When it really comes down to it, you have to wonder why someone hasn’t come out with this sort of declaration before now. I mean, there’s a giant flaming ball of gas in our skies 50% of the time, and we have the technology to turn it into energy.
So it really comes as no surprise that Daniel Lincot, the chairman of the five-day European Photovoltaic Solar Energy conference held in Valencia which wrapped up this past Friday, has made it known that he believes solar power has the potential to meet the planets entire energy demands.
“The solar energy resource is enormous, and distributed all over the world, in all countries and also oceans,” said Lincot. “There is thus an enormous resource available from photovoltaics, which can be used everywhere, and can in principle cover all the world energy demand from a renewable, safe and clean source.”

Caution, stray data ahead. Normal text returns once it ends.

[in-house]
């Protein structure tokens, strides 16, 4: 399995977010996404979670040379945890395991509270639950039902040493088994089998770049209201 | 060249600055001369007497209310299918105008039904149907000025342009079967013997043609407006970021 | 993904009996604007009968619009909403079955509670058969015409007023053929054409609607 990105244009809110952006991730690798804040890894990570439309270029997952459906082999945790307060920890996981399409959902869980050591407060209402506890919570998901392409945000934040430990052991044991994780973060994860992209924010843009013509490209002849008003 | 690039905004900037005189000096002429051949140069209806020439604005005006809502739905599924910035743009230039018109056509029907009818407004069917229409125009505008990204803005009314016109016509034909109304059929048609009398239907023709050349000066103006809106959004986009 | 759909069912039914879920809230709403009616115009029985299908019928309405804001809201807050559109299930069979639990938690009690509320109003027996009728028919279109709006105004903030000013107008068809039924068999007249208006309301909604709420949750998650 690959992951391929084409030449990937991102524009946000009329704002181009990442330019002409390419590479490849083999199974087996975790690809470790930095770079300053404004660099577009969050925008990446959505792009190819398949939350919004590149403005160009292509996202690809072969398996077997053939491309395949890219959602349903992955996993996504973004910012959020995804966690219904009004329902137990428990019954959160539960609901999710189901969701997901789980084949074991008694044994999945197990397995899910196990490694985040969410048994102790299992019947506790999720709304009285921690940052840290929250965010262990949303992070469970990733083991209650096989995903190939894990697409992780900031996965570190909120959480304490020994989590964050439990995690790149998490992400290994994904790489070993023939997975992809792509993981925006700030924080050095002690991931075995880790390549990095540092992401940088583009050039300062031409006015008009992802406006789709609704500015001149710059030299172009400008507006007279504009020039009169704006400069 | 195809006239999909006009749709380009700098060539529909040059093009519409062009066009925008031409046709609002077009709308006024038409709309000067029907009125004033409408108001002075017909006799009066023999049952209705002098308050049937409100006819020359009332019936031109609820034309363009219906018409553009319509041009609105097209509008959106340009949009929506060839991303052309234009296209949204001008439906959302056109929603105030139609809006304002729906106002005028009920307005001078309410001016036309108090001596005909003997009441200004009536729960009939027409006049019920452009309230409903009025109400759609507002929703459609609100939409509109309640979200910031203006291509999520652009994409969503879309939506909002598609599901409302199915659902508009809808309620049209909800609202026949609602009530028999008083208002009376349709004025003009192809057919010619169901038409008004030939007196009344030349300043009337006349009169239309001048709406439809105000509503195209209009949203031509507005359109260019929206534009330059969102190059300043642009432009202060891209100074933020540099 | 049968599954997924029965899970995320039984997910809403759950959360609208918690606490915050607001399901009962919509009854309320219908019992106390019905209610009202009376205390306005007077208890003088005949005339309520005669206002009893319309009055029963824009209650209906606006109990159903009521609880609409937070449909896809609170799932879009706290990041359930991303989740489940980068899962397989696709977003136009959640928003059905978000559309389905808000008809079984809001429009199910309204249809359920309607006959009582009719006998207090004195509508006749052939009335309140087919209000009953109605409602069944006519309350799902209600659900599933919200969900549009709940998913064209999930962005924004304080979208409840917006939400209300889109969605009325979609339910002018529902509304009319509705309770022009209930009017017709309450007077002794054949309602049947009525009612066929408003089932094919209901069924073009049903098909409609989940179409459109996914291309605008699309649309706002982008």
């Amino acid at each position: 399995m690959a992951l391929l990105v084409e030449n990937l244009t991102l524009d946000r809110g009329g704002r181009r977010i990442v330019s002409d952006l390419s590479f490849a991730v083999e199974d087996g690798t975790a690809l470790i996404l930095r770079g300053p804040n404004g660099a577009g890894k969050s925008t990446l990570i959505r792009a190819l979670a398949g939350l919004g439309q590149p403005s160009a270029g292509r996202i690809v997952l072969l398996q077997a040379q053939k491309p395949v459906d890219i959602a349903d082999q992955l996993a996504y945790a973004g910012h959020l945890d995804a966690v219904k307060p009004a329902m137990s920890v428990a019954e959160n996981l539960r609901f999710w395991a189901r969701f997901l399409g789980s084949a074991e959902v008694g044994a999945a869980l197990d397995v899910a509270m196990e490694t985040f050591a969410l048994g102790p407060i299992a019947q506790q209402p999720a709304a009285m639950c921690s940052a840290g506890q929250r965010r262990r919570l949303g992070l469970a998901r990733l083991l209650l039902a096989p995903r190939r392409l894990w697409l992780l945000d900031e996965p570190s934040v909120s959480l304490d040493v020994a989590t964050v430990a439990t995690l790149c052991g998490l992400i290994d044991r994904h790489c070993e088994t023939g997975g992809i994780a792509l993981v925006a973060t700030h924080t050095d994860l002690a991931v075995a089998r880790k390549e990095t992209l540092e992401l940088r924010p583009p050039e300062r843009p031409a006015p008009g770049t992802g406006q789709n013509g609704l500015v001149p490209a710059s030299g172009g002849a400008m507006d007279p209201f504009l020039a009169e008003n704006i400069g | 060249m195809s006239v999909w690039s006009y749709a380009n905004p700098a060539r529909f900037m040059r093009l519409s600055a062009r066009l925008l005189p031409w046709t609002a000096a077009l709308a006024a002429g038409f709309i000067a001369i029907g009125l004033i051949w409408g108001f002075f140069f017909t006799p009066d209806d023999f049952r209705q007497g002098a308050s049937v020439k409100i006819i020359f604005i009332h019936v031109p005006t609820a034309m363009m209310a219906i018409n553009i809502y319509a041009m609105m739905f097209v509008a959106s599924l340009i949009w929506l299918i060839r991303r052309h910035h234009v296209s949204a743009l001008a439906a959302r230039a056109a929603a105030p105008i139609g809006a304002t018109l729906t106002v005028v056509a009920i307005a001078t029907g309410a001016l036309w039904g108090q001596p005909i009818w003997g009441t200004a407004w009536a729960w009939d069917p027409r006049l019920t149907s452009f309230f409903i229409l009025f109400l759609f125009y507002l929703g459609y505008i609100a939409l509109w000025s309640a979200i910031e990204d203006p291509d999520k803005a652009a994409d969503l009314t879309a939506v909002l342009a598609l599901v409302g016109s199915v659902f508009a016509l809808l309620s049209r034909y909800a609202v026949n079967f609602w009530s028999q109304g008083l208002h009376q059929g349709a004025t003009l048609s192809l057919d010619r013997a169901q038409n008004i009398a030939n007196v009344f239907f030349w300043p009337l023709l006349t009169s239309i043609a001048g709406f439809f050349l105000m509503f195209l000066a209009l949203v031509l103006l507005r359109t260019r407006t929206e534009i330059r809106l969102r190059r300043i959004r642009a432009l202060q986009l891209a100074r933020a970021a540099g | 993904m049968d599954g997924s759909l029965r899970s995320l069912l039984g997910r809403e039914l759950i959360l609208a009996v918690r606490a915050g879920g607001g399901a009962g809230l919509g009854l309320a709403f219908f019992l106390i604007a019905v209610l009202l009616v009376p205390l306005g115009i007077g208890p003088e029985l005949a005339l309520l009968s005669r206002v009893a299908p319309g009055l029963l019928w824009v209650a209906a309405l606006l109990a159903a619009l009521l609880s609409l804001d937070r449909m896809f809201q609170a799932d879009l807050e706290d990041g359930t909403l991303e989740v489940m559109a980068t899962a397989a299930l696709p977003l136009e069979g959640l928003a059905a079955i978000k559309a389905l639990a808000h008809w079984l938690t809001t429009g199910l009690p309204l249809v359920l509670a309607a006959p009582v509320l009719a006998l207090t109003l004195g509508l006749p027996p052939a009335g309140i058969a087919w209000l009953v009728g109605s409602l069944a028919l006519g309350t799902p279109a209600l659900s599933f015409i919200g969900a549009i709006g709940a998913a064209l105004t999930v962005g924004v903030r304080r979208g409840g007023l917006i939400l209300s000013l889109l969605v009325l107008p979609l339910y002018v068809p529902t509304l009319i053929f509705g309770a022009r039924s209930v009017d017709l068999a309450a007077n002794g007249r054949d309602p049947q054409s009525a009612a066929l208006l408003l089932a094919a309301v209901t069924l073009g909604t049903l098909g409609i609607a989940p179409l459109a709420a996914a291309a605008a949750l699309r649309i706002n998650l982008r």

In his spare time not chairing an industry gathering, Lincot is the research director of the Paris-based Institute for Research and Development of Photovoltaic Energy.
Lincot also noted that, at the moment, solar energy has only made a “negligible” contribution to total energy supply. Apparently, for the year 2007, the total surface area covered by photovoltaic solar panels was only 40 square kilometers. Compare this to the fact that a country like France or Germany would need 5,000 square kilometers, and you can see how far behind we really are.
The gathering in Valenica was attended by more than 3,500 experts and 715 sector firms, billing itself as the largest photovoltaic conversion of solar energy conference ever.
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